Clinical Trials Assignment Help
Clinical trials or clinical research is an area of study that investigates proposed medical treatments, assess the relative benefits of therapies, and developing working treatment combinations. For example, in the treatment of prostate cancer, clinical research may answer questions like should the patient undergo radiation, radical prostatectomy, or watchfully wait? Do patients receiving a new pain-relieving therapy suffer a greater incidence of adverse effects than those who are on standard therapy? Earlier on before experimental trials were in use, clinicians attempted to answer the questions above by studying the experiences of individual patients and the population at large. In exceptional cases, they applied their clinical knowledge, judgments, and reasoning. However, the topic of variability among patients and its sources were not adequately addressed.
According to Piantadosi, 2005, the twentieth and the twenty-first century has seen significant developments in the fields of statistics, theoretical sciences, and formal studies. Statistical methods were introduced into clinical trials to account for sources of variability among patients. These stat processes strive to answer why patients respond differently to a treatment. In times of uncertainty, clinical researchers can use statistics to draw accurate and reasonable inferences from information collected for sound decision making. The only challenge is they have to master various statistical concepts to prevent biases and numerous errors in medical research.
Statistical reasoning involves:
- Developing a framework and objective of the investigation
- Data and theory should be placed on an equal scientific footing
- Producing data through experimentation
- Systematic and random effect estimates
- Using formal methods to combine data and theory
Scheaffer, Marks, and Carter (1986) states that:
Statistics is quite a unique discipline. Its reasoning is needed at every stage of virtually all research investigations such as planning, choosing a sample, managing the data, and interpreting results.
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Our clinical research homework helpers say that both statistical and clinical reasoning are essential to the progress of medicine. Researchers must combine theory with empirical evidence and generalize it from few to many. Medical approaches are usually drawn from established hypotheses and biology, while practical knowledge is generated from observations and data. On the other hand, statistical theory is often derived from probabilistic and mathematical models. All these concepts can be complicated for students to learn. That is why we recommend that you avail of our statistics assignment help service for instant assistance. Our knowledgeable professionals are known to produce perfect papers within the agreed period.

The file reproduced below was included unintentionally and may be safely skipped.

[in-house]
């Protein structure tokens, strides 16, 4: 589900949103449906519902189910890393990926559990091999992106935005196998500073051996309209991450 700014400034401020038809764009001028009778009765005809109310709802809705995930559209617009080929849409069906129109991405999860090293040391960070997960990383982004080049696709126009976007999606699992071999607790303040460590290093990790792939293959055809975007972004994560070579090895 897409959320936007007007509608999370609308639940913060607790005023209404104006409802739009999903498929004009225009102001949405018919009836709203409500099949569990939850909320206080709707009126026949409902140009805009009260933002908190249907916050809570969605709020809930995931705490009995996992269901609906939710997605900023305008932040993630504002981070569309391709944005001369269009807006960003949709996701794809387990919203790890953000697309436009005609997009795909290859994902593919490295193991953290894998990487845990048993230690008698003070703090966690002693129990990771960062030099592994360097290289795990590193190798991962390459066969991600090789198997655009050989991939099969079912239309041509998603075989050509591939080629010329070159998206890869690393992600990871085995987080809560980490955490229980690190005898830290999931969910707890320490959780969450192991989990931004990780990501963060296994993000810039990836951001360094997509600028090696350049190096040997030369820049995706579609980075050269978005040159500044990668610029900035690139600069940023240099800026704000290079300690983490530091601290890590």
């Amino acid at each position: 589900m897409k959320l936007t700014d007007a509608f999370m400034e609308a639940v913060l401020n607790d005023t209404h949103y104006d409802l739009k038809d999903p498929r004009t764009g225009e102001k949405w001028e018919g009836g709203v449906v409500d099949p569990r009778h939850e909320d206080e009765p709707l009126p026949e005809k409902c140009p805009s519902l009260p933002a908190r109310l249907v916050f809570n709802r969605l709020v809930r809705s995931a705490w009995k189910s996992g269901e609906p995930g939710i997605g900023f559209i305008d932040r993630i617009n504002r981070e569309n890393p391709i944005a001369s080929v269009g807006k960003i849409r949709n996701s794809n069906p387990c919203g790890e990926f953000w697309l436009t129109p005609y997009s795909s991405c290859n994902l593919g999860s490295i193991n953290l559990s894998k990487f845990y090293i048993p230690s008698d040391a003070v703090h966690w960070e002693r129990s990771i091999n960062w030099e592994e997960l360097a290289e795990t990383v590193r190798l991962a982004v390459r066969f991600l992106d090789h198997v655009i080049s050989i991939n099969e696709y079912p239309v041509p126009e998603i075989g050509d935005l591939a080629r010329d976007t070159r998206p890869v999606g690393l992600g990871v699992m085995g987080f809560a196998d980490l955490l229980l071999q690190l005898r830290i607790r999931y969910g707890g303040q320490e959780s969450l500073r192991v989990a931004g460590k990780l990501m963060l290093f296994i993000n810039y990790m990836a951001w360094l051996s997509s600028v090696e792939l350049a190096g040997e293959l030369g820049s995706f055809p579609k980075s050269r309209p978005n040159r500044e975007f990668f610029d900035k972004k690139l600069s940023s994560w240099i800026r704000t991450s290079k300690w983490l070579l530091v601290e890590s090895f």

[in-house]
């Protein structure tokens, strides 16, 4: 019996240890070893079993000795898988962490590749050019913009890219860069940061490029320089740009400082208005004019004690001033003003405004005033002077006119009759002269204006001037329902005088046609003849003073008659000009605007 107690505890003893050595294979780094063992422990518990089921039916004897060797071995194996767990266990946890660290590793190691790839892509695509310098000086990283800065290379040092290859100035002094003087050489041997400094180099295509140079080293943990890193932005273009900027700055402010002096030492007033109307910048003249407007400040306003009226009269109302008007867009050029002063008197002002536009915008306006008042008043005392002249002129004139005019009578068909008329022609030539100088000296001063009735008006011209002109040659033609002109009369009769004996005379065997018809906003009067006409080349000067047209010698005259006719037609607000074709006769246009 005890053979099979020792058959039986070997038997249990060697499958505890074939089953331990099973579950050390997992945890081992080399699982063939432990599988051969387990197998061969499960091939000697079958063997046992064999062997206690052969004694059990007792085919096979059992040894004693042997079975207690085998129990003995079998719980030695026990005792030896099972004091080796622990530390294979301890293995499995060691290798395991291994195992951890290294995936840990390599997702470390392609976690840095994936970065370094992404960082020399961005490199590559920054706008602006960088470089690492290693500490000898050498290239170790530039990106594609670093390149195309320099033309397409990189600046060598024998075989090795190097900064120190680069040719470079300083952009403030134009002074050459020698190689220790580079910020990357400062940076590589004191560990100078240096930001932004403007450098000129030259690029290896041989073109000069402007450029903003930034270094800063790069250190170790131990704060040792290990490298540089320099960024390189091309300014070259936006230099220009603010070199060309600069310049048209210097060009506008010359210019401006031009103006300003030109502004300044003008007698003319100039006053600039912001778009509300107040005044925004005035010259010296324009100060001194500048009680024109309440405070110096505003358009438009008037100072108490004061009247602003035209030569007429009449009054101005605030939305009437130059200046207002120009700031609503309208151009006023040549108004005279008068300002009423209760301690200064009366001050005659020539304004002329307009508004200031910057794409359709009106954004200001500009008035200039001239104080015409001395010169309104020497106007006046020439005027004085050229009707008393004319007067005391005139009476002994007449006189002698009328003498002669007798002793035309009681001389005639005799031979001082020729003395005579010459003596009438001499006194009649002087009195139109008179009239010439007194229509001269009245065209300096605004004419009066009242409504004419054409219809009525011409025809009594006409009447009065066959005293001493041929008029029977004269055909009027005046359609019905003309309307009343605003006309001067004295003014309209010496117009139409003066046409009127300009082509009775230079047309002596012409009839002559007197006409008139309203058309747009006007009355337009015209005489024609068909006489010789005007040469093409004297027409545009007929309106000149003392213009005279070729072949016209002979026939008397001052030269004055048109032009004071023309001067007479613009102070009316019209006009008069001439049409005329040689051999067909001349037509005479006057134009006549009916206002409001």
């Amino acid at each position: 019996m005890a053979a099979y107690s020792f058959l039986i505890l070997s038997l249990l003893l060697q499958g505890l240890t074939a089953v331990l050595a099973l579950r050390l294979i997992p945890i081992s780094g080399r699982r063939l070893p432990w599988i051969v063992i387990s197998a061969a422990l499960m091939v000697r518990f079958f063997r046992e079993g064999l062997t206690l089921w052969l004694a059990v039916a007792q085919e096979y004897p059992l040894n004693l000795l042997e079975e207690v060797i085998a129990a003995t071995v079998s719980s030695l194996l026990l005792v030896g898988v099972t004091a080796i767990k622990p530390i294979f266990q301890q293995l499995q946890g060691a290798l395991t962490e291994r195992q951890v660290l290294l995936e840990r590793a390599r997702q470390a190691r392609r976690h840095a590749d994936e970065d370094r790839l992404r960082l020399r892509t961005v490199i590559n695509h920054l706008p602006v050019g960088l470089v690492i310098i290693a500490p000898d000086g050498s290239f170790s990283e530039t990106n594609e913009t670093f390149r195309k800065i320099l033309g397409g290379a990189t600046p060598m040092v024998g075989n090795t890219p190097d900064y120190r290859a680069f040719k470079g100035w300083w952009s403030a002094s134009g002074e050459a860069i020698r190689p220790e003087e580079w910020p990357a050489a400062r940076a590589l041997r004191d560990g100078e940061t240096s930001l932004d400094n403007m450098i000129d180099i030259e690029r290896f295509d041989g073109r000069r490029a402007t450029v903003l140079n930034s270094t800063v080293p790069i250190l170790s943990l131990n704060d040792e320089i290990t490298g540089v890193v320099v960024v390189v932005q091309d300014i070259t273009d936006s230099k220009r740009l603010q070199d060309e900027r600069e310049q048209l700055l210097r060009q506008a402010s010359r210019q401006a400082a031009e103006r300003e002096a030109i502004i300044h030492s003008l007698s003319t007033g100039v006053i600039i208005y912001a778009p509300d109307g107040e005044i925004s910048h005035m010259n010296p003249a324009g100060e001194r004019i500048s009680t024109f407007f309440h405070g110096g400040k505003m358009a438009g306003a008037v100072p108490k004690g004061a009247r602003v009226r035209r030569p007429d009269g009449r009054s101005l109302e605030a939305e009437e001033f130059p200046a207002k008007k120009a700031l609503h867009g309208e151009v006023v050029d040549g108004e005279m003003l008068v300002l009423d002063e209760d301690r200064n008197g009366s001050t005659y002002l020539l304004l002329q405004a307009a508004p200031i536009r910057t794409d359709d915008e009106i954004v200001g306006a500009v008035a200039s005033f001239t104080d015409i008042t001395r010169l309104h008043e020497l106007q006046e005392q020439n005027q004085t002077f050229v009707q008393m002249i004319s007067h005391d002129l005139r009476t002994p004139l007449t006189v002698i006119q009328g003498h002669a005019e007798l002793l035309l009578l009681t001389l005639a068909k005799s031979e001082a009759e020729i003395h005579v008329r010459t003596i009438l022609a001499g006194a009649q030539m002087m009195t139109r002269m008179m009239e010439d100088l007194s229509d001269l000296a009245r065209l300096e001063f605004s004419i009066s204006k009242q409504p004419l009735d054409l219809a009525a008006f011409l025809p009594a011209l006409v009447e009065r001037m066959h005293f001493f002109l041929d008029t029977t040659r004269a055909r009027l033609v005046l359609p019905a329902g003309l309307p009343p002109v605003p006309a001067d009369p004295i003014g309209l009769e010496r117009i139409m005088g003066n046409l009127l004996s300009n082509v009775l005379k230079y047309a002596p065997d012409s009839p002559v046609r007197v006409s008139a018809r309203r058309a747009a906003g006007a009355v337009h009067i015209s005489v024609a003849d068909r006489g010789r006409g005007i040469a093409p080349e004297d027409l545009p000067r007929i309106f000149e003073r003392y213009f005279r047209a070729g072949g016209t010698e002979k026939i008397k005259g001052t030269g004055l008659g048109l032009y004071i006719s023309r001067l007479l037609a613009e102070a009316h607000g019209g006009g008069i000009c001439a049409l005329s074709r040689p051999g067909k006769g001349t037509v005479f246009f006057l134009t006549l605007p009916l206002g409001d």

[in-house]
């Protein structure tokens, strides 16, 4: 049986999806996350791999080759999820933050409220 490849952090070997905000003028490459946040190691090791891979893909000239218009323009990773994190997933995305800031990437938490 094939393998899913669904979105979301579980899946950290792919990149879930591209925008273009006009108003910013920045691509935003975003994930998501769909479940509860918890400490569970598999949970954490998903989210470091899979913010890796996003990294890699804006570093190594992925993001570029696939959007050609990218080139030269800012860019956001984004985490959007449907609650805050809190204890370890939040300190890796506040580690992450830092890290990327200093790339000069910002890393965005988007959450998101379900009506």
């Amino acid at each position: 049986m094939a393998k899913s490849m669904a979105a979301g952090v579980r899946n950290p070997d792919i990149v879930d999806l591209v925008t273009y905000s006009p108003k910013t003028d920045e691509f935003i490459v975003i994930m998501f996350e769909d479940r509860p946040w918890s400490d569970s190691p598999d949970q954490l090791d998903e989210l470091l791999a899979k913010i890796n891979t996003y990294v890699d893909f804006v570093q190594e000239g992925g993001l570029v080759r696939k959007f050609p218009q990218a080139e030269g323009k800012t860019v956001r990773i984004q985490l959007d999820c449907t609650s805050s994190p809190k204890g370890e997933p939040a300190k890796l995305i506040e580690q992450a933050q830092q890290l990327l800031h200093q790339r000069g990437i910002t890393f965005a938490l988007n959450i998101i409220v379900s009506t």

Constituents of a clinical trial
Clinical research is like an experiment for testing medical treatments on patients. An experiment can be defined as a series of observations made under controlled conditions. It is the clinical investigator who decides on the control factors that contribute to variability. These factors include the methods to be used for analysis, selection of sample or subjects, application of the treatment, and evaluation of results. The experimental nature of a clinical trial is what makes it distinct.
This involves coming up with a structure or process to isolate the factors of interest. A researcher designs a trial to control variability as a result of factors other than the treatment he is interested in. However, a controlled laboratory situation cannot comprehensively study the inherently larger variability in human research.
Researchers prefer to use the term “clinical trial” over “clinical experiment.” This is because the latter connotes disrespect to the value of human life.
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Application of clinical trials
- Develop and test interventions
Clinical research is applied in nearly all the areas of public health and medicine. Its concepts are used to develop and test interventions. Most countries use clinical trials to check the efficacy and safety of new drugs and vaccines in the market. In the US, manufacturers of high-risk or new medical devices are required by the FDA to provide detailed information demonstrating clinical effectiveness and safety.
Furthermore, clinical trials are primarily used to prove the safety and effectiveness of diagnostic procedures, medical therapies, and preventive measures.
- Confirming findings from earlier studies